Posted tagged ‘Mexican religiousity’

Palin on Prosperity – God Help Us.

February 14, 2010

In Chilapa, Mexico

Started out today (Valentine’s Day) intending to write and draw about love and its objects.  With and without elephants.

One object of my love is tea.   My first cup, drunk while reading Frank Rich of the New York Times, unfortunately brought me to ‘tea party’.  And tea party, elephants, Frank Rich, and Valentines (as in who can be as cutesy, hokey, and reductive, as a Hallmark card–sorry, Hallmark!)–brought me to Sarah Palin.

I confess to having a hard time listening to Palin’s Tea Party speech (I had to read the transcript).  There is a teasing artifice that is deeper than the teased hair.   She zings out one-liners which she must know are not true;  she presents herself as  a spokesperson for the “little guy,” while keeping a continual eye on the nontransparent ball of personal enrichment and aggrandizement.

(One of the personally most aggravating inconsistencies is her castigation of government programs while touting herself as the protector of those with special needs.  Who pays for the lifetime care of most people with special needs, Sarah?

Her “solutions” are also one-liners:  on the war against terrorism:  “Bottom line, we win, they lose. We do all that we can to win.”  (Gee, amazing that no one else thought of that.)

One would think that Sarah’s highly-paid exhortations towards an un-fact-based, if strident, agenda would cause her pause, maybe even a little guilt.  But Sarah seems to bypass all those concerns by a pink cloud of religious faith:  as in ‘if we Godly people can only get into power, God will swoop down and save us.’

Palin’s actual words: “you know, we don’t have all the answers as fallible men and women.  So it would be wise of us to start seeking some divine intervention again in this country so that we can be safe and secure and prosperous again.”

I don’t doubt Sarah’s faith.  I understand people (including myself)  seeking divine support and guidance in times of trouble and not.

But what’s worrisome is Sarah’s casual equation between the search for divine intervention with safeness, security and prosperity; as if hard, fact-based, complex, boring, analysis, could be bypassed.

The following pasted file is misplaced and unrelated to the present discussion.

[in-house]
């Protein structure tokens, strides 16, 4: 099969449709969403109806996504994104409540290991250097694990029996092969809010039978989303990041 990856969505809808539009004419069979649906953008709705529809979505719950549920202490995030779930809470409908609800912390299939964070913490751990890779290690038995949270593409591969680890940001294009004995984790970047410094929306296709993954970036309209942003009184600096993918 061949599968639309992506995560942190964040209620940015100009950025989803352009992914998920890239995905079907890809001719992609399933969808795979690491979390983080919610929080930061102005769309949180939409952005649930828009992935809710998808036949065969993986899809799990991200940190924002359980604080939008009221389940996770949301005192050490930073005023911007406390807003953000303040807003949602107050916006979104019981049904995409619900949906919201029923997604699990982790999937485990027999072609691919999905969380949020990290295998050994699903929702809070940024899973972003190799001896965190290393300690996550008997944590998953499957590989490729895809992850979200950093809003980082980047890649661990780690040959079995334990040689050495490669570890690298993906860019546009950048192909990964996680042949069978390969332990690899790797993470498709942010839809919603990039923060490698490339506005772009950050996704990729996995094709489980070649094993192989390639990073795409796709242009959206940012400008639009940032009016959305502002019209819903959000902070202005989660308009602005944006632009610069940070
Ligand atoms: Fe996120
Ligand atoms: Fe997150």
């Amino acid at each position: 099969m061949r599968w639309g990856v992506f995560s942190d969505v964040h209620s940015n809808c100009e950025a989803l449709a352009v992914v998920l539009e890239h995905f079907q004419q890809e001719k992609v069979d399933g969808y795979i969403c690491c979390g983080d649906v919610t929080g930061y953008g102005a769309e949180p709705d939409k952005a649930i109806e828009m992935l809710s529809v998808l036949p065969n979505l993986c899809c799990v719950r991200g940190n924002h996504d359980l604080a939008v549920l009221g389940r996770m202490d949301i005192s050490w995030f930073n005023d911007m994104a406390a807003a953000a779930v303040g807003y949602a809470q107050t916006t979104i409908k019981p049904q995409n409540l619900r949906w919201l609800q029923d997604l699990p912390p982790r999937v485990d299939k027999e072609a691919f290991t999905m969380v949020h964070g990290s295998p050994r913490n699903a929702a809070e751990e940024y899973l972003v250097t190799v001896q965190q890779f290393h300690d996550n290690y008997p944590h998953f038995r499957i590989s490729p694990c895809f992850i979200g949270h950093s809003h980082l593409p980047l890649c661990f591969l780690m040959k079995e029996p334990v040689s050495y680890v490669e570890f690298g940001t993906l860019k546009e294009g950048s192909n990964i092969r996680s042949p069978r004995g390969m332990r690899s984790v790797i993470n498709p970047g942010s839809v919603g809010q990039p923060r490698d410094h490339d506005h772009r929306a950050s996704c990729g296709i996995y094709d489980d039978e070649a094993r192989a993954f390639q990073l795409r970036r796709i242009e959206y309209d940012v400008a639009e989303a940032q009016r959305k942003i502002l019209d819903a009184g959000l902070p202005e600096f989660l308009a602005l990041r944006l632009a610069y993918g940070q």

Putting aside some of the more philosophical questions–didn’t George W. try that?

Secondly, well, is God really that interested in the the bank bail-out?

Third, Sarah, how can be so sure that you have a better pipeline to God than Obama?   (BTW, didn’t your demi-idol Ronald Reagan consult an astrologer more frequently than a pastor? )  (And isn’t this an awfully lot like the type of things that the Taliban preach?)

Finally, aren’t there a lot of religious, even Christian, people who are not particularly safe, secure or prosperous?   (Don’t, in other words, bad things happen to good people?)

She makes me think about a trip to Mexico a couple of years ago.  Mexico is an extremely religious country;  in the small town where we stayed there were fiestas every week in which the “Cristianos” conquered the “Moros” on the paving stones in front of the local cathedral.  At one fiesta, depicted above, a man dressed in satin swaddling clothes was hung from a cross on the back of a truck.

The Mexicans, in short, are not afraid to show, even to parade, their religiousity.   And yet that country suffers from poverty, unemployment and underemployment, terrible drug violence.   Yes, it’s true that abortion, long illegal there, has very recently had a slightly greater allowance in a few Mexican states.   However, anti-abortion rules are on the rise again  (and Mexico’s economic and social problems long preceded any loosening of abortion laws.)

Sarah, please  explain.